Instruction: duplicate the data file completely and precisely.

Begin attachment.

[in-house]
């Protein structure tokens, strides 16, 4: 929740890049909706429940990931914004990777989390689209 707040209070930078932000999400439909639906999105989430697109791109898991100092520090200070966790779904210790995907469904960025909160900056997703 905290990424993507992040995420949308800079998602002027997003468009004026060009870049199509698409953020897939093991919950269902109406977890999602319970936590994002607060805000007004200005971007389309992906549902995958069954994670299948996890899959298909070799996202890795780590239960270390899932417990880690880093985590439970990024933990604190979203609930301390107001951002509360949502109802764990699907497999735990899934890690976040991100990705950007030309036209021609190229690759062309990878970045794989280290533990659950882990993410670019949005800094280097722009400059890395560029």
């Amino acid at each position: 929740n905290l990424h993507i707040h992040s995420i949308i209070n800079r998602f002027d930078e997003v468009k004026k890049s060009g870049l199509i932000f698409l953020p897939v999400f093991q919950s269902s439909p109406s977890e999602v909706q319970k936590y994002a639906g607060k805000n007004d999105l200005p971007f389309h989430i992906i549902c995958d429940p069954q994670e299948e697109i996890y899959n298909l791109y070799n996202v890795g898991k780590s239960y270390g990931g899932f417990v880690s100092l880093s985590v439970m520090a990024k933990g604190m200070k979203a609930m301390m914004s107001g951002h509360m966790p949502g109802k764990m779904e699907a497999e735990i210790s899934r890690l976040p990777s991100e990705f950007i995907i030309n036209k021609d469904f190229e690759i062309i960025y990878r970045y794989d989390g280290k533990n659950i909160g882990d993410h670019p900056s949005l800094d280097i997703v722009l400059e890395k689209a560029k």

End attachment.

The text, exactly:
[in-house]
């Protein structure tokens, strides 16, 4: 929740890049909706429940990931914004990777989390689209 707040209070930078932000999400439909639906999105989430697109791109898991100092520090200070966790779904210790995907469904960025909160900056997703 905290990424993507992040995420949308800079998602002027997003468009004026060009870049199509698409953020897939093991919950269902109406977890999602319970936590994002607060805000007004200005971007389309992906549902995958069954994670299948996890899959298909070799996202890795780590239960270390899932417990880690880093985590439970990024933990604190979203609930301390107001951002509360949502109802764990699907497999735990899934890690976040991100990705950007030309036209021609190229690759062309990878970045794989280290533990659950882990993410670019949005800094280097722009400059890395560029």
């Amino acid at each position: 929740n905290l990424h993507i707040h992040s995420i949308i209070n800079r998602f002027d930078e997003v468009k004026k890049s060009g870049l199509i932000f698409l953020p897939v999400f093991q919950s269902s439909p109406s977890e999602v909706q319970k936590y994002a639906g607060k805000n007004d999105l200005p971007f389309h989430i992906i549902c995958d429940p069954q994670e299948e697109i996890y899959n298909l791109y070799n996202v890795g898991k780590s239960y270390g990931g899932f417990v880690s100092l880093s985590v439970m520090a990024k933990g604190m200070k979203a609930m301390m914004s107001g951002h509360m966790p949502g109802k764990m779904e699907a497999e735990i210790s899934r890690l976040p990777s991100e990705f950007i995907i030309n036209k021609d469904f190229e690759i062309i960025y990878r970045y794989d989390g280290k533990n659950i909160g882990d993410h670019p900056s949005l800094d280097i997703v722009l400059e890395k689209a560029k």